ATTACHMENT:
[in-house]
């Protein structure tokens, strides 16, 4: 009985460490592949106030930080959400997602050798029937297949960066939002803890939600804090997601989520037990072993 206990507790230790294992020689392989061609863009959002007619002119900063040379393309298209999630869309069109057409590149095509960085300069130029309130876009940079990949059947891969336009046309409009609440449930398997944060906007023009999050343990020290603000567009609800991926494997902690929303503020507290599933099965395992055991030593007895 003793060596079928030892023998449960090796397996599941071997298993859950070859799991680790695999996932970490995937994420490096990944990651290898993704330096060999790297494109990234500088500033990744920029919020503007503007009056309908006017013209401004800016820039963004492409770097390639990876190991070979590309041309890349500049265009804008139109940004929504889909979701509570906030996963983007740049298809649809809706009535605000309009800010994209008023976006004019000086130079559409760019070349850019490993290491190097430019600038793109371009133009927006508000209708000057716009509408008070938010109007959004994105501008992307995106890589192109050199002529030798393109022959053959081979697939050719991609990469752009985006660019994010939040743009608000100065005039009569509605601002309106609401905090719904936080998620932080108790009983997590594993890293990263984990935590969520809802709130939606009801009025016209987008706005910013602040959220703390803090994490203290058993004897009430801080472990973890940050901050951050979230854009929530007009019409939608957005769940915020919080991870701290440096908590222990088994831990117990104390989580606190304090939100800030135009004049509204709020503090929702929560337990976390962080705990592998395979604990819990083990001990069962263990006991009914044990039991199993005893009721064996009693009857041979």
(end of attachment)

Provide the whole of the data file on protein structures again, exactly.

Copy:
[in-house]
């Protein structure tokens, strides 16, 4: 009985460490592949106030930080959400997602050798029937297949960066939002803890939600804090997601989520037990072993 206990507790230790294992020689392989061609863009959002007619002119900063040379393309298209999630869309069109057409590149095509960085300069130029309130876009940079990949059947891969336009046309409009609440449930398997944060906007023009999050343990020290603000567009609800991926494997902690929303503020507290599933099965395992055991030593007895 003793060596079928030892023998449960090796397996599941071997298993859950070859799991680790695999996932970490995937994420490096990944990651290898993704330096060999790297494109990234500088500033990744920029919020503007503007009056309908006017013209401004800016820039963004492409770097390639990876190991070979590309041309890349500049265009804008139109940004929504889909979701509570906030996963983007740049298809649809809706009535605000309009800010994209008023976006004019000086130079559409760019070349850019490993290491190097430019600038793109371009133009927006508000209708000057716009509408008070938010109007959004994105501008992307995106890589192109050199002529030798393109022959053959081979697939050719991609990469752009985006660019994010939040743009608000100065005039009569509605601002309106609401905090719904936080998620932080108790009983997590594993890293990263984990935590969520809802709130939606009801009025016209987008706005910013602040959220703390803090994490203290058993004897009430801080472990973890940050901050951050979230854009929530007009019409939608957005769940915020919080991870701290440096908590222990088994831990117990104390989580606190304090939100800030135009004049509204709020503090929702929560337990976390962080705990592998395979604990819990083990001990069962263990006991009914044990039991199993005893009721064996009693009857041979």